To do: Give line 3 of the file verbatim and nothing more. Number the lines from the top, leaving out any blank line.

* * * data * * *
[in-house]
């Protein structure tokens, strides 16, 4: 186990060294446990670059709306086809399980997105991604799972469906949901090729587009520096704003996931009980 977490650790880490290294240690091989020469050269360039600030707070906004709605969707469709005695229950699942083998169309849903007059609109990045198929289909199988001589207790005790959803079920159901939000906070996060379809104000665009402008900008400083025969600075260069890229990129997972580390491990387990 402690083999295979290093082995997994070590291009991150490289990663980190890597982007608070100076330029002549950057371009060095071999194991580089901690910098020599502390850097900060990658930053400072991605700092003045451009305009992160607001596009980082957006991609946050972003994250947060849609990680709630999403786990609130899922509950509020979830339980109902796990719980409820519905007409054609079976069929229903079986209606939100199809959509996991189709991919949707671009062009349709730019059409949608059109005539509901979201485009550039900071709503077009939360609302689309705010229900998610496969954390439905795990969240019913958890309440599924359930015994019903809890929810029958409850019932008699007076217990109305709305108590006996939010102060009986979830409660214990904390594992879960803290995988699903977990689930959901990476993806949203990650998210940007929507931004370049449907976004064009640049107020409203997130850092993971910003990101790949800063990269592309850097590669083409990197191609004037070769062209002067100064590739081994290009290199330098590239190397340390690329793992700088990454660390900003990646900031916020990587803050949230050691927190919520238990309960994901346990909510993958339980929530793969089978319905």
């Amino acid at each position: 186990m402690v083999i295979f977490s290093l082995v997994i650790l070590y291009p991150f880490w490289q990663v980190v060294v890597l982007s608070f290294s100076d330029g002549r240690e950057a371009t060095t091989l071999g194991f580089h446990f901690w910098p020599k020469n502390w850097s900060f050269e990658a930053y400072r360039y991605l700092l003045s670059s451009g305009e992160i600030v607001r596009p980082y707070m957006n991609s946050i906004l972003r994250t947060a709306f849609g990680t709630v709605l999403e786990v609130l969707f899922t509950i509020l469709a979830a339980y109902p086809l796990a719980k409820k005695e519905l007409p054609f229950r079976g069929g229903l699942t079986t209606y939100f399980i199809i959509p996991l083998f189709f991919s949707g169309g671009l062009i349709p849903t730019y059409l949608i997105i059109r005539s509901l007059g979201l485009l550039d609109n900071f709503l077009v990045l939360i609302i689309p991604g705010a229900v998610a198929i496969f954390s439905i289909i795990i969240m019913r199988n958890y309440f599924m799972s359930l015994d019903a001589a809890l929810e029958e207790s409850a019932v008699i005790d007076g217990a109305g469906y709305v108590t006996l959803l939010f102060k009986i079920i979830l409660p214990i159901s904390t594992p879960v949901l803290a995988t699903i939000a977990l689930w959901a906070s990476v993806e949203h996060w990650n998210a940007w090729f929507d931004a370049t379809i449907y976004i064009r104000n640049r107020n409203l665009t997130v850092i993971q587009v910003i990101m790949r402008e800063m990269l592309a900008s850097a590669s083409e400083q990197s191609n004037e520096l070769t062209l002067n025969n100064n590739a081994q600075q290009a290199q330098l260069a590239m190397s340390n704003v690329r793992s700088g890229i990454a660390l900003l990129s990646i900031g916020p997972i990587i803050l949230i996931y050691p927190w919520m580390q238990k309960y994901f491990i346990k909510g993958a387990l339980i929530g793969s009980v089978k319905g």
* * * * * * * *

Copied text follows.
């Amino acid at each position: 186990m402690v083999i295979f977490s290093l082995v997994i650790l070590y291009p991150f880490w490289q990663v980190v060294v890597l982007s608070f290294s100076d330029g002549r240690e950057a371009t060095t091989l071999g194991f580089h446990f901690w910098p020599k020469n502390w850097s900060f050269e990658a930053y400072r360039y991605l700092l003045s670059s451009g305009e992160i600030v607001r596009p980082y707070m957006n991609s946050i906004l972003r994250t947060a709306f849609g990680t709630v709605l999403e786990v609130l969707f899922t509950i509020l469709a979830a339980y109902p086809l796990a719980k409820k005695e519905l007409p054609f229950r079976g069929g229903l699942t079986t209606y939100f399980i199809i959509p996991l083998f189709f991919s949707g169309g671009l062009i349709p849903t730019y059409l949608i997105i059109r005539s509901l007059g979201l485009l550039d609109n900071f709503l077009v990045l939360i609302i689309p991604g705010a229900v998610a198929i496969f954390s439905i289909i795990i969240m019913r199988n958890y309440f599924m799972s359930l015994d019903a001589a809890l929810e029958e207790s409850a019932v008699i005790d007076g217990a109305g469906y709305v108590t006996l959803l939010f102060k009986i079920i979830l409660p214990i159901s904390t594992p879960v949901l803290a995988t699903i939000a977990l689930w959901a906070s990476v993806e949203h996060w990650n998210a940007w090729f929507d931004a370049t379809i449907y976004i064009r104000n640049r107020n409203l665009t997130v850092i993971q587009v910003i990101m790949r402008e800063m990269l592309a900008s850097a590669s083409e400083q990197s191609n004037e520096l070769t062209l002067n025969n100064n590739a081994q600075q290009a290199q330098l260069a590239m190397s340390n704003v690329r793992s700088g890229i990454a660390l900003l990129s990646i900031g916020p997972i990587i803050l949230i996931y050691p927190w919520m580390q238990k309960y994901f491990i346990k909510g993958a387990l339980i929530g793969s009980v089978k319905g």